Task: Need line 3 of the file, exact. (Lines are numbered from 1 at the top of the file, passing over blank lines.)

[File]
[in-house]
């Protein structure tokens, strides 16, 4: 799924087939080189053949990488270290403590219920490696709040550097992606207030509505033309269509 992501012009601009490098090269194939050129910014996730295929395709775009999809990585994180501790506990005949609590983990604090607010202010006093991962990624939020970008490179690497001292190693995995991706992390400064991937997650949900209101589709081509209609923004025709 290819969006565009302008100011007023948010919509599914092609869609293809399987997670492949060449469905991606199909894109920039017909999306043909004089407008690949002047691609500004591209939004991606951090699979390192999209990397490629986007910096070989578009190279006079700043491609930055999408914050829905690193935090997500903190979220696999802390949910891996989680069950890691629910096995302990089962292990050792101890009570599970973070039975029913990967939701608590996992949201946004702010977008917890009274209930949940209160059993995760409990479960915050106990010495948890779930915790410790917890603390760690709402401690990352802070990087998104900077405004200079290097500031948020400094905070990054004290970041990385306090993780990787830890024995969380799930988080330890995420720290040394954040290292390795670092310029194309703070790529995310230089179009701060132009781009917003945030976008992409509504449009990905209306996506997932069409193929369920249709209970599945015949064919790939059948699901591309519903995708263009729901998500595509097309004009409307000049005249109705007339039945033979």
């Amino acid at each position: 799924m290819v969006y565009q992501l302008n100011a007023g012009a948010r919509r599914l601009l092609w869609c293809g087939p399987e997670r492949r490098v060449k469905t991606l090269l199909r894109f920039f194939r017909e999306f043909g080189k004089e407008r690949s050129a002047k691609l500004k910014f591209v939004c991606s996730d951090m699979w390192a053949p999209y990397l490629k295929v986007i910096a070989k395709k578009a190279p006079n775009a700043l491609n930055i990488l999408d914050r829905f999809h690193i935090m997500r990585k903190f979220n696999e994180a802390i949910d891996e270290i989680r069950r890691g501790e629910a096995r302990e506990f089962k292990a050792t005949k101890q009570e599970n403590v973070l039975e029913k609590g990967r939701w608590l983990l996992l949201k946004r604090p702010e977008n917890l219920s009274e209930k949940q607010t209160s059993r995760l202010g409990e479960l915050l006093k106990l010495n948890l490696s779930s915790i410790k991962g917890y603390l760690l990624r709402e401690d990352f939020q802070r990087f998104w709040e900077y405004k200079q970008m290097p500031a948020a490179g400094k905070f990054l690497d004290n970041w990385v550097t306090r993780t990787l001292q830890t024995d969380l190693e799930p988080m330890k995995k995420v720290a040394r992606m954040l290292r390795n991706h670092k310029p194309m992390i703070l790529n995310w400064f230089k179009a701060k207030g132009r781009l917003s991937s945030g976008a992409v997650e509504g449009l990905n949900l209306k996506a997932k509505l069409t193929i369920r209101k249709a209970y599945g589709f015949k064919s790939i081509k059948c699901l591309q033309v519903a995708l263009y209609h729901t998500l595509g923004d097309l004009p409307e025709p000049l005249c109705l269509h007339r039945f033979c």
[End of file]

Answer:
């Amino acid at each position: 799924m290819v969006y565009q992501l302008n100011a007023g012009a948010r919509r599914l601009l092609w869609c293809g087939p399987e997670r492949r490098v060449k469905t991606l090269l199909r894109f920039f194939r017909e999306f043909g080189k004089e407008r690949s050129a002047k691609l500004k910014f591209v939004c991606s996730d951090m699979w390192a053949p999209y990397l490629k295929v986007i910096a070989k395709k578009a190279p006079n775009a700043l491609n930055i990488l999408d914050r829905f999809h690193i935090m997500r990585k903190f979220n696999e994180a802390i949910d891996e270290i989680r069950r890691g501790e629910a096995r302990e506990f089962k292990a050792t005949k101890q009570e599970n403590v973070l039975e029913k609590g990967r939701w608590l983990l996992l949201k946004r604090p702010e977008n917890l219920s009274e209930k949940q607010t209160s059993r995760l202010g409990e479960l915050l006093k106990l010495n948890l490696s779930s915790i410790k991962g917890y603390l760690l990624r709402e401690d990352f939020q802070r990087f998104w709040e900077y405004k200079q970008m290097p500031a948020a490179g400094k905070f990054l690497d004290n970041w990385v550097t306090r993780t990787l001292q830890t024995d969380l190693e799930p988080m330890k995995k995420v720290a040394r992606m954040l290292r390795n991706h670092k310029p194309m992390i703070l790529n995310w400064f230089k179009a701060k207030g132009r781009l917003s991937s945030g976008a992409v997650e509504g449009l990905n949900l209306k996506a997932k509505l069409t193929i369920r209101k249709a209970y599945g589709f015949k064919s790939i081509k059948c699901l591309q033309v519903a995708l263009y209609h729901t998500l595509g923004d097309l004009p409307e025709p000049l005249c109705l269509h007339r039945f033979c």